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2021 NFL Draft: Why Justin Fields could be Falcons' first-round pick 

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Editor's note: This is the first of 10 prospect profiles on players who could be the Falcons' first-round pick.

The Falcons own the No. 4 pick in this year's draft and what coach Arthur Smith and general manager Terry Fontenot will do with the pick remains one of the most intriguing questions heading into the 2021 NFL Draft.

One of the prospects Atlanta could select is quarterback Justin Fields, a player who created a lot of buzz following his pro day last week where Fontenot and Smith were both in attendance. If Fields, a Kennesaw, Ga. native, is the pick, that means Fontenot and Smith believe he's the best player available on their board. The Falcons' new general manager has said he'll be implementing an approach of taking the best player available.

Fields was one of the most electric players to watch in college football over the last two seasons. His mobility, athleticism and arm strength at the quarterback position are traits that will likely set him up for success at the next level.

In two seasons as the starting quarterback at Ohio State, the 6-foot-3, 225-pound dual-threat quarterback threw 396 passes for 5,373 and 63 touchdowns. He also added 867 yards and 15 touchdowns on the ground.

Fields began his collegiate career at Georgia in 2018 before transferring to Ohio State where he was voted Offensive Player of the Year two years in a row (2019-20). Fields also helped lead the Buckeyes to an appearance in the College Football Playoff National Championship game in 2020.

Why he fits with the Falcons

Smith will be implementing his wide-zone scheme in Atlanta in his first year as head coach where he will call plays on offense. Based off what we saw in the system he ran in Tennessee when he the offensive coordinator for two seasons, play-action will be a big part of the offense.

Fields excels in a play-action heavy offense as he went 57 of 77 on play-action passes for 907 yards and nine touchdowns with one interception last season.

If Fields were to be selected by Atlanta in the first round, he'd also get the luxury of sitting behind and learning from one of the NFL's best play-action quarterbacks in Matt Ryan. When Ryan was the league's MVP in 2016, he was playing in an offensive system centered around play-action with a balanced rushing attack. Expect Smith's offense to resemble parts of what the Falcons ran in 2015-16.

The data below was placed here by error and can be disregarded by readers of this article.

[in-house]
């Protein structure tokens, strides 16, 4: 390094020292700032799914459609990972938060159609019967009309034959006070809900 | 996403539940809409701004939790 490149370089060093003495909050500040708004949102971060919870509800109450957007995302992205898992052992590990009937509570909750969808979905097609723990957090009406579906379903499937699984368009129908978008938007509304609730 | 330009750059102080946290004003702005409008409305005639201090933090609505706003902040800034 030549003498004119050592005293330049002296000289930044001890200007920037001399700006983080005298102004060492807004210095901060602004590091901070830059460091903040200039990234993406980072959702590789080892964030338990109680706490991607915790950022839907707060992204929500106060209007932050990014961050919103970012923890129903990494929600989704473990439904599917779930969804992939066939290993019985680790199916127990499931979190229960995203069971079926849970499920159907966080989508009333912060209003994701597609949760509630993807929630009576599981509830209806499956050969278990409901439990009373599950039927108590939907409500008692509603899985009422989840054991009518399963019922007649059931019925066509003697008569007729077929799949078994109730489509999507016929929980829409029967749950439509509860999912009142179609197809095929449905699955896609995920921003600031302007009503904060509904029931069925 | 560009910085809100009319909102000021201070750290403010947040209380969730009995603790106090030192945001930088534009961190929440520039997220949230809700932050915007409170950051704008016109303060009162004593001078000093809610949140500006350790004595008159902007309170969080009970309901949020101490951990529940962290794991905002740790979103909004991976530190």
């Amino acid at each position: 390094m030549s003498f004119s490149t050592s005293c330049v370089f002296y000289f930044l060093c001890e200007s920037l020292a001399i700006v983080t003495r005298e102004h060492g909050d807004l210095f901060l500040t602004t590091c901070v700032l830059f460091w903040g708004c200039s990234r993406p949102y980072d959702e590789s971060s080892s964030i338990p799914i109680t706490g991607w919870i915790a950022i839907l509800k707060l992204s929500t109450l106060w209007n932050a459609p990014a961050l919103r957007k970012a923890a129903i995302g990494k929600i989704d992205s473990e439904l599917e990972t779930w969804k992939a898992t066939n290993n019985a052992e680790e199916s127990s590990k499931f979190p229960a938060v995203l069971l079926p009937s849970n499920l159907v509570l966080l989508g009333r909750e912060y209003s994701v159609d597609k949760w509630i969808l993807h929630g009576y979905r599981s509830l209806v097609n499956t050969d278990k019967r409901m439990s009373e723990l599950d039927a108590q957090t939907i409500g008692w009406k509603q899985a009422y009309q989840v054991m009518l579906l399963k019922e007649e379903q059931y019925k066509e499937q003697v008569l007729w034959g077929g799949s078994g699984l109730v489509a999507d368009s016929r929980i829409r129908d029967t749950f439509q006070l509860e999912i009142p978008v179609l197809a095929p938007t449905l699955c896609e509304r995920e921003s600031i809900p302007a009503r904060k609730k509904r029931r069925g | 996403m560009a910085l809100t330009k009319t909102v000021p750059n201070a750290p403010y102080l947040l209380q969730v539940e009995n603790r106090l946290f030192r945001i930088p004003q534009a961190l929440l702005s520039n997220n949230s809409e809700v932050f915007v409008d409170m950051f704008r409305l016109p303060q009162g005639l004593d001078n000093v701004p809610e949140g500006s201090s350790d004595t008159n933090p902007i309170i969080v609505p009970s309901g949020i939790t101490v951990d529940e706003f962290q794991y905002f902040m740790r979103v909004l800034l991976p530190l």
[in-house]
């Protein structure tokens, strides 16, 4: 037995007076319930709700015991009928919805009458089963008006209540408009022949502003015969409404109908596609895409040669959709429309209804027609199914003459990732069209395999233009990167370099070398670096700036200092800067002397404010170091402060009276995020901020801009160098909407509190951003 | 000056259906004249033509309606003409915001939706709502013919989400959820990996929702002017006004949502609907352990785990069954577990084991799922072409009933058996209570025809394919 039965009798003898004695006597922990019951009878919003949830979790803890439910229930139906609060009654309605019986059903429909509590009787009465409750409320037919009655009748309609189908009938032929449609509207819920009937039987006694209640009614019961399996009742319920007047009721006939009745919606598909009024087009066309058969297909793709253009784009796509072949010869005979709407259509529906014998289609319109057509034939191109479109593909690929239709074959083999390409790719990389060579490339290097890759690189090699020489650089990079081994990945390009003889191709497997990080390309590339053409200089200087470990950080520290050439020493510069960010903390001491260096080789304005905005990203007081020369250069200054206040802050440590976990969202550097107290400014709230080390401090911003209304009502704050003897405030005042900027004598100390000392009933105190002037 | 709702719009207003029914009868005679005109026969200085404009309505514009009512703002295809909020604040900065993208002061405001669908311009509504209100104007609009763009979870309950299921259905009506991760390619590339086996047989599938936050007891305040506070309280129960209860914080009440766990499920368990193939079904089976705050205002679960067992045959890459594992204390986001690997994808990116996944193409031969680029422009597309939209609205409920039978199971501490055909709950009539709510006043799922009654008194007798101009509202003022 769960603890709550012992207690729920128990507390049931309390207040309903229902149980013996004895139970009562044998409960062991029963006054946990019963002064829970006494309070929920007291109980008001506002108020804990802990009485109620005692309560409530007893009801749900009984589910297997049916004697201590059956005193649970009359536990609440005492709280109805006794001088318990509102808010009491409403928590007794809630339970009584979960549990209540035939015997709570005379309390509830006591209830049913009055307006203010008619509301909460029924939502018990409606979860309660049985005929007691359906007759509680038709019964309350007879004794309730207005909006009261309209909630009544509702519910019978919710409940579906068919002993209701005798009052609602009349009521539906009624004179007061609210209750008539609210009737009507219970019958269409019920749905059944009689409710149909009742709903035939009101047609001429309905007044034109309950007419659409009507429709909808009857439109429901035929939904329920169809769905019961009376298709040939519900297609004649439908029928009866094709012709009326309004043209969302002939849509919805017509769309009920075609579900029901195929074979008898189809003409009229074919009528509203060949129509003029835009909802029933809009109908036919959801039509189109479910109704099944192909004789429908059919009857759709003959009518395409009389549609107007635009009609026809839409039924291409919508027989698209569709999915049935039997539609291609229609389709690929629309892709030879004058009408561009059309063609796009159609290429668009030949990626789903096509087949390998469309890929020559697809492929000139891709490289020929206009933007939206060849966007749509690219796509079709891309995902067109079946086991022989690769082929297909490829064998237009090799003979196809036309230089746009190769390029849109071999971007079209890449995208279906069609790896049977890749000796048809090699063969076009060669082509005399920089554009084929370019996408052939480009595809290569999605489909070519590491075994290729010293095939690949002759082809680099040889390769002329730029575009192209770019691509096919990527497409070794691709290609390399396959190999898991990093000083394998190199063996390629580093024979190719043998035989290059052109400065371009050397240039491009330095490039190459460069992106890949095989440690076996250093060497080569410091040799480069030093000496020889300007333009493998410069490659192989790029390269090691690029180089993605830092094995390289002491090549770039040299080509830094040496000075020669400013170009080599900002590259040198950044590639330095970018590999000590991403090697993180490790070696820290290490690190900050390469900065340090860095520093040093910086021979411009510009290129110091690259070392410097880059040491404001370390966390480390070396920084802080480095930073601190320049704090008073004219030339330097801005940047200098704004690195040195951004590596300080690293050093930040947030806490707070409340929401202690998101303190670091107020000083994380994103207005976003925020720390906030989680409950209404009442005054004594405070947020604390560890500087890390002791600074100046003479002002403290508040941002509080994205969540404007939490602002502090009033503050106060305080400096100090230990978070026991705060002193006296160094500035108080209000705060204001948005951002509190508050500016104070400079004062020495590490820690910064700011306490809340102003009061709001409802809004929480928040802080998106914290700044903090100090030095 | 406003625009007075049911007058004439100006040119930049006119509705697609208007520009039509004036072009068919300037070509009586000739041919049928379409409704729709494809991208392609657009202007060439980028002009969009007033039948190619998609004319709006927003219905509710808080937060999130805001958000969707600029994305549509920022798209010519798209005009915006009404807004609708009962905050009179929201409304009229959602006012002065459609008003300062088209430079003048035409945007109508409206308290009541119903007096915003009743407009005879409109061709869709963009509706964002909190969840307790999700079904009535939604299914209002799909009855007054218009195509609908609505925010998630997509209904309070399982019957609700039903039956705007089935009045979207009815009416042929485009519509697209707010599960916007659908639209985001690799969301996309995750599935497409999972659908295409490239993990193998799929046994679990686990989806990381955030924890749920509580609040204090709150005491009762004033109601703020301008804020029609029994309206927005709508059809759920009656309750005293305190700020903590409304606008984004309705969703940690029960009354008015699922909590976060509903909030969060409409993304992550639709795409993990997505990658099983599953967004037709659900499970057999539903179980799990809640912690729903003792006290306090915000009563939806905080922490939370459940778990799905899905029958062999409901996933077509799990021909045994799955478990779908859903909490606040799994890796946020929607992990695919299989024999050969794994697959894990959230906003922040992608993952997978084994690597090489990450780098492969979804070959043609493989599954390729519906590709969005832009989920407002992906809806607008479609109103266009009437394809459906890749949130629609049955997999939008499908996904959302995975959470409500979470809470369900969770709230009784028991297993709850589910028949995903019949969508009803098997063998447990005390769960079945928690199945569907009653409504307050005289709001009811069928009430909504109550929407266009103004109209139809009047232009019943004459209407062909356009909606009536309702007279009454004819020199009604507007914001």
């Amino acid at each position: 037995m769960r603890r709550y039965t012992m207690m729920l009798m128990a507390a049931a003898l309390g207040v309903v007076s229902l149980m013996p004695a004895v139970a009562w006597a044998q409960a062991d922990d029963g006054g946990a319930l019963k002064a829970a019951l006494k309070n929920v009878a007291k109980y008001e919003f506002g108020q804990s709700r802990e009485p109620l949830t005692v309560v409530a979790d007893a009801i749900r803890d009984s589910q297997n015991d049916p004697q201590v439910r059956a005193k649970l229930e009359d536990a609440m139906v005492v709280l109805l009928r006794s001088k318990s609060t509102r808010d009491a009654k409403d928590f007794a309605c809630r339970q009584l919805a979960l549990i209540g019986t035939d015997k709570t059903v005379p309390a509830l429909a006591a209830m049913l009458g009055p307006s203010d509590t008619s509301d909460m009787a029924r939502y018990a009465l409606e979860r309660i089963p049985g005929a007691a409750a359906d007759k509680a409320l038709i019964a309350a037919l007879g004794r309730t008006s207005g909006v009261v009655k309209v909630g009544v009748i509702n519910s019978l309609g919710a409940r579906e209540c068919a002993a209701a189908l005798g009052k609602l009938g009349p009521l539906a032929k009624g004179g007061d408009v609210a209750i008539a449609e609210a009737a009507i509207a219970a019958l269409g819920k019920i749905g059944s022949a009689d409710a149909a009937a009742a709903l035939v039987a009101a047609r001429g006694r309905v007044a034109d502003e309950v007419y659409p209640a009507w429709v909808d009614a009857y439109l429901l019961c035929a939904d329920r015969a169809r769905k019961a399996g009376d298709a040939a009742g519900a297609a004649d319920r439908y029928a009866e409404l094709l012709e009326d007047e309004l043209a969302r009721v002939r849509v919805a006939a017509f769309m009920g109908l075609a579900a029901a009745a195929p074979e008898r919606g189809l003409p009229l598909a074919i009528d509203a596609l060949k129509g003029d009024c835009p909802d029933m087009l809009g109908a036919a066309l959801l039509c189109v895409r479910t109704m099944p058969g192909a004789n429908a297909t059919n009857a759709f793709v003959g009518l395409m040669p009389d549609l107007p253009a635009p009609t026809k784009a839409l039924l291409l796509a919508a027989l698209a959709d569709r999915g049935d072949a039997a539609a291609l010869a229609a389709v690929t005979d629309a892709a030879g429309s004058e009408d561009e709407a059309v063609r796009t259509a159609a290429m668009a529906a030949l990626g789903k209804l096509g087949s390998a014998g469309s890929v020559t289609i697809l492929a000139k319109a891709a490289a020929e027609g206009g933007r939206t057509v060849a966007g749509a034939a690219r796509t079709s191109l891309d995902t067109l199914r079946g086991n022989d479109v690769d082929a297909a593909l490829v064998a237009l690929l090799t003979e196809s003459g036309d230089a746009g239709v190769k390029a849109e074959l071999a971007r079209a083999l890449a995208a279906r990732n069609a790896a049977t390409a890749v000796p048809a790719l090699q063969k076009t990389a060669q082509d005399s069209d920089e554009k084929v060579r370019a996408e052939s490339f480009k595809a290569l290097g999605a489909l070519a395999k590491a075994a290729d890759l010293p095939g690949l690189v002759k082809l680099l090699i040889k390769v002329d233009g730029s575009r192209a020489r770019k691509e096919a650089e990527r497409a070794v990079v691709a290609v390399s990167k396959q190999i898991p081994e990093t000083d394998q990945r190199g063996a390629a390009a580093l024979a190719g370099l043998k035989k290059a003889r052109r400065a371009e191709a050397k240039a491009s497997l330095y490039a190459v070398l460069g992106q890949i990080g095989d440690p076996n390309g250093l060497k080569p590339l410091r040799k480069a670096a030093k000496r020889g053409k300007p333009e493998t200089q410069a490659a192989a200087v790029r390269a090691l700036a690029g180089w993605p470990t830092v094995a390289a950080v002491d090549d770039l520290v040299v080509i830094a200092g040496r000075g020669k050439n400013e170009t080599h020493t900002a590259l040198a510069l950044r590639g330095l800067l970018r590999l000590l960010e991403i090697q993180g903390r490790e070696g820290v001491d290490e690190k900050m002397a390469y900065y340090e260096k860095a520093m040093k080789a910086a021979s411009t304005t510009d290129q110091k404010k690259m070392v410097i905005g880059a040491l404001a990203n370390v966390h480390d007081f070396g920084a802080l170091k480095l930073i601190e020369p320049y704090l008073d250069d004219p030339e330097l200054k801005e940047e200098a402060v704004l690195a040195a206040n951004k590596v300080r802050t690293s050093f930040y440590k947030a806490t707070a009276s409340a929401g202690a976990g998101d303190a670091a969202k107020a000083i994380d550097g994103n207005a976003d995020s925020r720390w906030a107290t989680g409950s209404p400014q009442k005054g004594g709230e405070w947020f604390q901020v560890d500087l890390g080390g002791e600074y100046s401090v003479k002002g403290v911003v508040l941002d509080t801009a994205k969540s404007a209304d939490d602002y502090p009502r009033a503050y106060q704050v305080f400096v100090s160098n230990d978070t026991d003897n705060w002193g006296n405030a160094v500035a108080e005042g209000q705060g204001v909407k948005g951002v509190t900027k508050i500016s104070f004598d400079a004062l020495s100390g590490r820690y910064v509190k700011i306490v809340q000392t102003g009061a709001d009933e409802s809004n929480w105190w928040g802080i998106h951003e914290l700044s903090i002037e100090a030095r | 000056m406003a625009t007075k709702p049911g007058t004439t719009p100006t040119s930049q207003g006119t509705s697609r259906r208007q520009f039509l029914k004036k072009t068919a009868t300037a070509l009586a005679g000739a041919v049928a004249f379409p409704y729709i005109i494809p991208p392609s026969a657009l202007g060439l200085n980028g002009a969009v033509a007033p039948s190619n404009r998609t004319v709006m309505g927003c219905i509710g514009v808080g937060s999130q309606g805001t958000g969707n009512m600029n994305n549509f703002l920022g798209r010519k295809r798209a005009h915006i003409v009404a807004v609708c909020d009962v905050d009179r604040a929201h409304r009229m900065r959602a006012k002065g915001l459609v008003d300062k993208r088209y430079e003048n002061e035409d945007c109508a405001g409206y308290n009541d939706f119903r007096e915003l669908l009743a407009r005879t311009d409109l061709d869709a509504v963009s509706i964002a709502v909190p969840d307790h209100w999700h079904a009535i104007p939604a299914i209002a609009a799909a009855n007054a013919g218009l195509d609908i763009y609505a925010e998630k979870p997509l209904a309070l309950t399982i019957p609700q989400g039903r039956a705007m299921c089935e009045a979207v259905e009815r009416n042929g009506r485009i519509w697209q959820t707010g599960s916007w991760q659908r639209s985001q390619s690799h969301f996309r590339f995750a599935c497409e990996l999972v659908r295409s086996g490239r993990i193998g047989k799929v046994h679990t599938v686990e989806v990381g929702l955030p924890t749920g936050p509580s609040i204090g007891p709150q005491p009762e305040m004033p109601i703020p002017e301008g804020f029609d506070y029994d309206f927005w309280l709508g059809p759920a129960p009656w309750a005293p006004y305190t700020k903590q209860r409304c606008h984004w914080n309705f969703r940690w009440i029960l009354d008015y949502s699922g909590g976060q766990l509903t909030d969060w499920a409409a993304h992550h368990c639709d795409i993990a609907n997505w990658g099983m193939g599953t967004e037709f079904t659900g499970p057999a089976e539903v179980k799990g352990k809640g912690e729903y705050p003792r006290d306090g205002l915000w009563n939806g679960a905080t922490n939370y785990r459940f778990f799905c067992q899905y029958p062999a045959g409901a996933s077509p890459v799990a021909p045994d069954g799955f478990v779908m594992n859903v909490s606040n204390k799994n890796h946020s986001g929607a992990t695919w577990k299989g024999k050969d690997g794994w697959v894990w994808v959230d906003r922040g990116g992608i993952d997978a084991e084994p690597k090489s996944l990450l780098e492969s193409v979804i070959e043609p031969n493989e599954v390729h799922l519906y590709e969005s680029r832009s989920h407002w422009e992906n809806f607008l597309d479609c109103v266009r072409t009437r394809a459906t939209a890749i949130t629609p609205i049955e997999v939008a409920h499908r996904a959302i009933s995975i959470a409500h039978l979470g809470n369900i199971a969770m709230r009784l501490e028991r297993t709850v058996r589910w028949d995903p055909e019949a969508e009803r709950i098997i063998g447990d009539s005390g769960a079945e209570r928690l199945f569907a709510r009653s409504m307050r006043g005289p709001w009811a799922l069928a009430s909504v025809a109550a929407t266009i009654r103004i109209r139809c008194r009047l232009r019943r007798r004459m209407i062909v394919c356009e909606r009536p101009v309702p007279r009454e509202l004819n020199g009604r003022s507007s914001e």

Given Fields' ability to make plays out of the pocket and his speed, Smith would be able to implement even more wrinkles to his offense. A main reason Smith was one of the most coveted coaches on the head coaching circuit this year was his work with the Titans' rushing offense. Marrying Smith's vision for the run game with a quarterback who can make plays on the ground would make a ton of sense. Fields clocked a 4.44 40-yard dash time during his pro day.

Expert analysis:

"Like Dak Prescott before him, Fields enters the league with dual-threat capabilities but is more of a pocket passer with the ability to extend plays or win with his legs when needed. He was up and down in 2020, but a bounce-back performance against Clemson -- including an impressive second half after suffering an injury -- said a lot about his toughness and leadership. He sees the field fairly well inside the Buckeyes' quarterback-friendly offense but needs to become a full-field reader and prevent his eyes from becoming transfixed on primary targets. He sticks open throws with accuracy and velocity thanks to a sturdy platform and good drive mechanics. He's also comfortable throwing into intermediate holes of a zone. A slower operation time and a lack of a twitchy trigger will require him to work with better anticipation and pressure recognition pre- and post-snap. He takes more sacks than coaches will be comfortable with but he also digs his way out of holes and creates explosive plays. Fields operates with a quiet confidence and has experience overcoming adversity. He should continue to improve and become a solid NFL starter within a couple of seasons." – Lance Zierlein,

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